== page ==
Some will ask: "Where would a woman who wished to pray or prophesy obtain such a veil if she did not wear it into the church?" But this question misses the point that the apostle is making. It was understood that, in Corinthian society, a woman would normally wear a veil to church. That was the assumed cultural backdrop on which 1 Corinthians 11 is written. Paul is not telling the women that they must wear a veil to church—he didn't have to. That was their usual custom in that society.
Rather, he is telling the women that they must not remove their veils when standing to pray or prophesy. They came into the church wearing veils simply because that was normal and expected in the culture in which they lived—not because God had commanded them to do this. They removed their veils out of improper motives—they wished to appear equal with the men who engaged in public ministry. This was the key issue underlying all the talk regarding the covering.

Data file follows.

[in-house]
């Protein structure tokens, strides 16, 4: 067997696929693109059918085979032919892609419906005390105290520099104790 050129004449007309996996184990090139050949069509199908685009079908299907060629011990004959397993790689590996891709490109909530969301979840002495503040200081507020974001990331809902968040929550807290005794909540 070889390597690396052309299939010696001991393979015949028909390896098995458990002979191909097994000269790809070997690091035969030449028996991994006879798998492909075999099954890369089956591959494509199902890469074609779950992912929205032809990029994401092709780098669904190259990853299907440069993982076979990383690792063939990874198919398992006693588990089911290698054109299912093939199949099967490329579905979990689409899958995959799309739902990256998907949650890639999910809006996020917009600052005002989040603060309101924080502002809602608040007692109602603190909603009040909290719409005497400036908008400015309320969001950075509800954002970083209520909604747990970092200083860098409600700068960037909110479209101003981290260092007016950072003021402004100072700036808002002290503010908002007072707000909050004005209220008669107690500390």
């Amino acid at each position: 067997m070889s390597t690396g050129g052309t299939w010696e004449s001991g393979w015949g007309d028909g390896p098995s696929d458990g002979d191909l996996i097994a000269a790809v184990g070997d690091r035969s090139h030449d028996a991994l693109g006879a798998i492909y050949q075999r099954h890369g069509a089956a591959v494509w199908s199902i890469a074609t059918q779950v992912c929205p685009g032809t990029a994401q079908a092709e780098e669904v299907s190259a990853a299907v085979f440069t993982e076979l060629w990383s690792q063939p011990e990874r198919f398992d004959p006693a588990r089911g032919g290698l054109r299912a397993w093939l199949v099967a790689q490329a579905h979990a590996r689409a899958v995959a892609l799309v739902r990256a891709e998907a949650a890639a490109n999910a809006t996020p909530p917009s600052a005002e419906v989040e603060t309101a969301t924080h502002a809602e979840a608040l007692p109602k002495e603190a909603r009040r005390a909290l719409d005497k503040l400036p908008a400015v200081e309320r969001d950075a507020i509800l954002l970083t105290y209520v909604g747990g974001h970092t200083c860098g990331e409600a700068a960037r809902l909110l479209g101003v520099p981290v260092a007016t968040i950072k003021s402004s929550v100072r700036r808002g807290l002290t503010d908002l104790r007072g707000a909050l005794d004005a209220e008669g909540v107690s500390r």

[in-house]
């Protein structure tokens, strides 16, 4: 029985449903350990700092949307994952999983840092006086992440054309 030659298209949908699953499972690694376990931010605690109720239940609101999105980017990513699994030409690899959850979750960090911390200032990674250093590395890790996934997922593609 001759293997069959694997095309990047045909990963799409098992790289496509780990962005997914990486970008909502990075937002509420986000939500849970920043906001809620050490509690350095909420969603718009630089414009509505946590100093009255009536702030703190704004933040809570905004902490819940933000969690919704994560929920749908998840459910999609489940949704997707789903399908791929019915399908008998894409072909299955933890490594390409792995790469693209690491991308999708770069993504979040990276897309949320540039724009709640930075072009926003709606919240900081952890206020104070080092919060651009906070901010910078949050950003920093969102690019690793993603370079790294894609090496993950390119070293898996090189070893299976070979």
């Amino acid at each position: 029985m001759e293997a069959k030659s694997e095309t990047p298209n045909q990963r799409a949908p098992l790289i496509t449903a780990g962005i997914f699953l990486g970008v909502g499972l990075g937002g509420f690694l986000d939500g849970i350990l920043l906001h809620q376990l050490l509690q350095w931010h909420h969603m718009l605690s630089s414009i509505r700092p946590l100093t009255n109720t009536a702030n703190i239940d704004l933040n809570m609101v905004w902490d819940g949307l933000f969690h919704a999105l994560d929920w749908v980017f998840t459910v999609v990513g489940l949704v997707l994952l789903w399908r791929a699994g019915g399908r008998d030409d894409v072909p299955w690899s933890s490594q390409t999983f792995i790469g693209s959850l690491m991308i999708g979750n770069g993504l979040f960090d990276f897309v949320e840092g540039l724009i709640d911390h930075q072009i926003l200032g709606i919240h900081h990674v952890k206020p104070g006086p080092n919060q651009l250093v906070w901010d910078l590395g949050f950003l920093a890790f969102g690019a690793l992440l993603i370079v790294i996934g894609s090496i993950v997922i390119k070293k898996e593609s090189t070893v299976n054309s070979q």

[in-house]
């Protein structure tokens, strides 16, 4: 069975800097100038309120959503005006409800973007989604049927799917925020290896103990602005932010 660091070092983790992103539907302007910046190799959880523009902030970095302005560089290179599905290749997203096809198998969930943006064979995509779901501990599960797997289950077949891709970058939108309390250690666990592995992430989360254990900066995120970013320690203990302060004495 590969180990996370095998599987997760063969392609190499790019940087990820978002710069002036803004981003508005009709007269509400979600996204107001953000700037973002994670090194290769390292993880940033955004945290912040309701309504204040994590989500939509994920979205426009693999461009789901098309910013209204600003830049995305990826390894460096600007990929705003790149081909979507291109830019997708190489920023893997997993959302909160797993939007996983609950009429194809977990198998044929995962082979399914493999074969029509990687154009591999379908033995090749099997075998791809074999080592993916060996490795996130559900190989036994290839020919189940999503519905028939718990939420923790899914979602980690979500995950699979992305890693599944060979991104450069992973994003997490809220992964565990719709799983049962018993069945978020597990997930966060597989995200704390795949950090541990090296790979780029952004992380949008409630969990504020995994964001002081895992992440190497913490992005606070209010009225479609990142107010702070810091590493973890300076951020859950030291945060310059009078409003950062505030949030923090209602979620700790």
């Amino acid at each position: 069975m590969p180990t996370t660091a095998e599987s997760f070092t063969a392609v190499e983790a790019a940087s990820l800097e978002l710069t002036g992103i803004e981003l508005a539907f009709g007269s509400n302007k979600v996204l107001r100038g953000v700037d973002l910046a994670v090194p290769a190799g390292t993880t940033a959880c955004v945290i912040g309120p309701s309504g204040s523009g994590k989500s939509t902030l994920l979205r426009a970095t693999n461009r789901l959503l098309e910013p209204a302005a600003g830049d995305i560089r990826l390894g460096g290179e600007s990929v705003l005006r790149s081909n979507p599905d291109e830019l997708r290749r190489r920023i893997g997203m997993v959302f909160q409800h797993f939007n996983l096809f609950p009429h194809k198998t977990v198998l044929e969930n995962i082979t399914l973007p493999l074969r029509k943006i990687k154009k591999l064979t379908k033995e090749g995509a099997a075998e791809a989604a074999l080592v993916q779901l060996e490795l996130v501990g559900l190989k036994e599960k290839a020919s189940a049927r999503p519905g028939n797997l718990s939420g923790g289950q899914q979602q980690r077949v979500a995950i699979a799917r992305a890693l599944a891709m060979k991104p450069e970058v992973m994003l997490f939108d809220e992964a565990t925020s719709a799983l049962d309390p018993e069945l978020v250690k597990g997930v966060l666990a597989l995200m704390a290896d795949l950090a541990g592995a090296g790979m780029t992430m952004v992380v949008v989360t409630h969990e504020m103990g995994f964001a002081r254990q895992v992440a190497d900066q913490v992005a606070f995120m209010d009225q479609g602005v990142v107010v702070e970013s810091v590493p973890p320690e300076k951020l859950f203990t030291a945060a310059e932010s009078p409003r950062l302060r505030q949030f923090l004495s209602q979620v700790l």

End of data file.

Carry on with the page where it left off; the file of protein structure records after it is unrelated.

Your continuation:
The fact that women were permitted to pray or prophesy in the church
does not mean that they were granted equal authority with the men who prayed
and prophesied. The Biblical roles of male headship and female submission
were to be observed especially when women stood to minister publicly.
That is why it was wrong for a woman to remove her veil when standing to
publicly minister in the church. By removing her veil, she was claiming
an equality and authority that were not rightly hers—she was thereby rejecting
God's design for men and women.
When was it instituted?
It is admitted by all that 1 Corinthians 11 is the only passage in Scripture that commands women to wear a head covering. Naturally, God only has to say a thing once in order for it to be true and binding. However, this still presents a problem if we claim that 1 Corinthians 11 is a positive command for Christian women to cover their heads.